Northeast Underground

Stephen Malkmus and the Jicks share West Coast wisdom on "Wig Out at Jagbags"

Wig Out at Jagbags album coverStephen Malkmus and the Jicks

Wig Out at Jagbags

(Matador)

Stephen Malkmus is still a California kid at heart. Though the former Pavement frontman’s latest album with his band the Jicks, Wig Out at Jagbags, was recorded overseas in Berlin, the record’s lyrics remain rife with references to the West Coast.

Whether talking about grooving to the Grateful Dead on “Lariat” or extolling the virtues of punk rock in the valley on “Rumble at the Rainbo,” Malkmus’ words inspire repeated images of laid-back Cali slackers getting down on every beach from Redondo to Santa Monica. And that sunny vibe doesn’t end with the lyric sheet.

Musically, the sixth studio album from the Jicks summons up many of the same comparisons lobbed at its predecessor, 2011’s Mirror Traffic. Much like on that previous album, Malkmus and company forgo extended jams to slot one concise pop gem after another on to the disc’s just over 40 minute running time. Employing trebly fret runs, bright melodies and bouncing rhythms, many tracks drift pleasantly by anchored only by eminently hummable choruses and clever couplets. Sudden forays into hazy psychedelic breakdowns, when they occur, seem to exist only to keep listeners on their toes.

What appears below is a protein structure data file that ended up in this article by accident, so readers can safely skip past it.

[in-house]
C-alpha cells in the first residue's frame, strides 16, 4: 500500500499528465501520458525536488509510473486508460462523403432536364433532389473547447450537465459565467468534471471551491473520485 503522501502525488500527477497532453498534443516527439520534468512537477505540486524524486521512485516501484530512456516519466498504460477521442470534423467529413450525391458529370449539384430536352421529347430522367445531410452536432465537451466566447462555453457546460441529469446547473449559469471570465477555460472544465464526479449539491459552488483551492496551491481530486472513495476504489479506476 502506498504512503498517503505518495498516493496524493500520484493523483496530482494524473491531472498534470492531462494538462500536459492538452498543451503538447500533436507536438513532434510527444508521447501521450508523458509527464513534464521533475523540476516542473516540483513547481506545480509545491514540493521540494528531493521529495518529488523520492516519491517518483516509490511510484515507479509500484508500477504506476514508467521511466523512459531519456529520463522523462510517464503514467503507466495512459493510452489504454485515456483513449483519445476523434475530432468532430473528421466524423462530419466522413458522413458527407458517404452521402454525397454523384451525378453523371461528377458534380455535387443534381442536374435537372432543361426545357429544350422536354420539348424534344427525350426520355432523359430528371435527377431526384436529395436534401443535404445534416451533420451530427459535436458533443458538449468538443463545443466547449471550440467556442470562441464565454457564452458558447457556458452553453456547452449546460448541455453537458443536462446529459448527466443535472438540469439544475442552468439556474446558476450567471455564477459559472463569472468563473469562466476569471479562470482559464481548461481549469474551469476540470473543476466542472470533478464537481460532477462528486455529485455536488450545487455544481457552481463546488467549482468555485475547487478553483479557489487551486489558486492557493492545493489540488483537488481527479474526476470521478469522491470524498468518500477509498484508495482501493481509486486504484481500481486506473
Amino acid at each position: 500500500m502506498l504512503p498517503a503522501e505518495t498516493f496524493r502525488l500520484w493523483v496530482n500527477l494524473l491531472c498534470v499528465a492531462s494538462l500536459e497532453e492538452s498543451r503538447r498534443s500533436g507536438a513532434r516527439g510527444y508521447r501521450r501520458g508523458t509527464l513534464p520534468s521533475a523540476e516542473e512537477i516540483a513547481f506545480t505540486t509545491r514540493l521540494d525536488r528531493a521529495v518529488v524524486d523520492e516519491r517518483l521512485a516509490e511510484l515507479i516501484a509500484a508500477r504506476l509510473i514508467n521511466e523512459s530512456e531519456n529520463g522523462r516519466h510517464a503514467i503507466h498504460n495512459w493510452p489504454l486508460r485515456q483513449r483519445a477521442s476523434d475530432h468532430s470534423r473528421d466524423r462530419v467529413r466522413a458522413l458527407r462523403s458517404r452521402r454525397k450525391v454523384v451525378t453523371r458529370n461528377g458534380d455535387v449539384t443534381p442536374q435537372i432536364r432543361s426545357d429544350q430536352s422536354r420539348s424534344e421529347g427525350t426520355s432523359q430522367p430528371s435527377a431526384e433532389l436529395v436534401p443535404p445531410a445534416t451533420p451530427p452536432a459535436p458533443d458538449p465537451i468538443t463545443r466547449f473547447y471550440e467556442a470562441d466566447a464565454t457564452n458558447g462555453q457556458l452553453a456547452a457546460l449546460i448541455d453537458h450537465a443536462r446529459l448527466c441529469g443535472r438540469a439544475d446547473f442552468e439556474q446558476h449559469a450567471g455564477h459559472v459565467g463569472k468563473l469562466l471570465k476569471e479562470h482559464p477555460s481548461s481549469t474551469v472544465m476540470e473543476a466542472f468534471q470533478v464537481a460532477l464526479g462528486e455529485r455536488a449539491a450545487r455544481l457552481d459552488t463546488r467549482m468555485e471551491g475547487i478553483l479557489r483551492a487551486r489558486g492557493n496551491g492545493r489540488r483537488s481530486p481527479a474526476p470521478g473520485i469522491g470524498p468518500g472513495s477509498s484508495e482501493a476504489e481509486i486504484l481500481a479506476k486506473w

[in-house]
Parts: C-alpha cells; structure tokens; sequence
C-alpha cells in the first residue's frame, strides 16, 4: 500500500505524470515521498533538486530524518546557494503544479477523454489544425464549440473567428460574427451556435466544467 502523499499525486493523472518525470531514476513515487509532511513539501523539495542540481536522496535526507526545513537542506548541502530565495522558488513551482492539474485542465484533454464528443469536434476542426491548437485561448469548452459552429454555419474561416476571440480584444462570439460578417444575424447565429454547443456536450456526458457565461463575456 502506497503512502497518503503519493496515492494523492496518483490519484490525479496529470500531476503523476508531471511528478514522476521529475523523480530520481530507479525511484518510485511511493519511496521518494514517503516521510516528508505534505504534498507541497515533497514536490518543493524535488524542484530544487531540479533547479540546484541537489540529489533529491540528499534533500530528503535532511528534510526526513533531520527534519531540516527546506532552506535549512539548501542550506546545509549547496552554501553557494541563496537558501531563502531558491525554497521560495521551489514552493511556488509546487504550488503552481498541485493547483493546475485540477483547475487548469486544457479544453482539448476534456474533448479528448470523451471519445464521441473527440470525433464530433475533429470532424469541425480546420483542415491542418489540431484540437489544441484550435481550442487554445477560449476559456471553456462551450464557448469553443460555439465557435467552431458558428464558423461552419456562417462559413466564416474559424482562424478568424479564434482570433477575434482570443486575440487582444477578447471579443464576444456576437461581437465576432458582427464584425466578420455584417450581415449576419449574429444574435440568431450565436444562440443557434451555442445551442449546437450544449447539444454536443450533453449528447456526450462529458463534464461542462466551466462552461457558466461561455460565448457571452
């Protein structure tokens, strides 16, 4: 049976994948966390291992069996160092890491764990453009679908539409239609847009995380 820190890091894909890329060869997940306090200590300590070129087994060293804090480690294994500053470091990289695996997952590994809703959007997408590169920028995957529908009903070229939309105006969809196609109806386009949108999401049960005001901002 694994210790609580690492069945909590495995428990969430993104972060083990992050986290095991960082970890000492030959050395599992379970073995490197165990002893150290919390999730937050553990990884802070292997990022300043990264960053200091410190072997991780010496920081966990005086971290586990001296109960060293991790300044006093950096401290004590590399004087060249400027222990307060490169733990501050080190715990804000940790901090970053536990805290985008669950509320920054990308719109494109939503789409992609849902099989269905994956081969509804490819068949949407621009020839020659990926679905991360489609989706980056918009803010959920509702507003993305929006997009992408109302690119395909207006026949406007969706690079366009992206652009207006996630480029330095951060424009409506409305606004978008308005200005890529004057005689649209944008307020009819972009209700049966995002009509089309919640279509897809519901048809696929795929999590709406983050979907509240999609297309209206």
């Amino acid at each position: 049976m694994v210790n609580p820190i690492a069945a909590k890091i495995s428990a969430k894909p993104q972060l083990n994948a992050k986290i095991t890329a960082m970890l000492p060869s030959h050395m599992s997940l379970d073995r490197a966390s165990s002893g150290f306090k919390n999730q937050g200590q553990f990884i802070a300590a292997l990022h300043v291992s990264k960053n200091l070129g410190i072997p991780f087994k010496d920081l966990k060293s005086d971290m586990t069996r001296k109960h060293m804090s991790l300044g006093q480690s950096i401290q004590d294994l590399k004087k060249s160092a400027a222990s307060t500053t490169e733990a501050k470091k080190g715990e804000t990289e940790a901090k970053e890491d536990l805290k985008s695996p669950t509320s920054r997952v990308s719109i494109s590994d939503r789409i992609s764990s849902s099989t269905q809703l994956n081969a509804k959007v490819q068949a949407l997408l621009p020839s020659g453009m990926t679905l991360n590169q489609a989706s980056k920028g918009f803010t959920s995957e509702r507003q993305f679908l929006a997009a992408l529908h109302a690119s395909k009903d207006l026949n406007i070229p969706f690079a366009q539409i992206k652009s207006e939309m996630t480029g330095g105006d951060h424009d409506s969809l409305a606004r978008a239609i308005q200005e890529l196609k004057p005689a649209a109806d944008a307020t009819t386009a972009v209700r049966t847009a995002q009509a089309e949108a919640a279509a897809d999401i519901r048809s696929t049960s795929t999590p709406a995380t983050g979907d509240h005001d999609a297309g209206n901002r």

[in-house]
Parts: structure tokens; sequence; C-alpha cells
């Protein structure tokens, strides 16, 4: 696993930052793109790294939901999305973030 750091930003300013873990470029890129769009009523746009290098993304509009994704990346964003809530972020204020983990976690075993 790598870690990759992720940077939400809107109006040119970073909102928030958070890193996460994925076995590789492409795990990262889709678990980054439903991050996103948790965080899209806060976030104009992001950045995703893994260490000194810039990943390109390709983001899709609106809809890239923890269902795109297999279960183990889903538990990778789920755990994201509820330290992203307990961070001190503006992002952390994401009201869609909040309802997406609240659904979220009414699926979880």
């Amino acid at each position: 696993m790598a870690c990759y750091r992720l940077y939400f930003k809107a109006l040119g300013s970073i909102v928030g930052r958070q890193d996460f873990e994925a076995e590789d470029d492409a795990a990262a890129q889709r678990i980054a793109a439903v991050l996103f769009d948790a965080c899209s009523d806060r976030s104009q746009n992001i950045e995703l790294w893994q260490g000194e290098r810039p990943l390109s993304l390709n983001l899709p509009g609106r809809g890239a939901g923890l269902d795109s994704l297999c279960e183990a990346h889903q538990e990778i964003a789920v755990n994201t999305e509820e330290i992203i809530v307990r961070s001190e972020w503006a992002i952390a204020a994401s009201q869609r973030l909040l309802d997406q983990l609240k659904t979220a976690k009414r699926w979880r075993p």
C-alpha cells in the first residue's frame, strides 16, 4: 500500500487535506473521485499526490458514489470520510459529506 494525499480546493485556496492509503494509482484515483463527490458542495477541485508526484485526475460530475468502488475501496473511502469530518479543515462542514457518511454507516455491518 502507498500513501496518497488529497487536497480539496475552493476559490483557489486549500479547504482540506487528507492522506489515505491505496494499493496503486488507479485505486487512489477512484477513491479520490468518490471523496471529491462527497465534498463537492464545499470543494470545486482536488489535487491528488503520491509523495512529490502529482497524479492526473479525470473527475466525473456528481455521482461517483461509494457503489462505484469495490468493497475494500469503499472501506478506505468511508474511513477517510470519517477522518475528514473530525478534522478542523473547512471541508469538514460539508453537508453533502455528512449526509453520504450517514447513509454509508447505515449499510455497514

Observant fans will be able to spot moments inspired by such staples of ‘70s rock radio as The Eagles (see the peaceful, easy noodling on “Houston Hades”) and Chicago (the horns on “Chartjunk”), proving once and for all that Malkmus clearly has no problem wearing his nostalgia on his sleeve.

“We grew up listening to the music of the best decade ever,” the singer even shouts on the aforementioned “Lariat.”

Watch the official lyric video for “Lariat” here:

And while the decade mentioned in the song is the ‘80s (or more specifically, the “A-D-D’s”), the same sentiment could hold true for anyone who prizes the music of their youth as the best that money can buy. For Malkmus, an artist pinned inexorably to the ‘90s indie rock boom, just the fact that he’s continued to make music with the same experimental vigor as that of the decades that spawned him is proof enough.

“Life should be free / Take what you need,” he opines on “Cinnamon and Lesbians.”

Many fans will be coming back for seconds.

For more information on Stephen Malkmus and the Jicks or to see future tour dates please visit stephenmalkmus.com.

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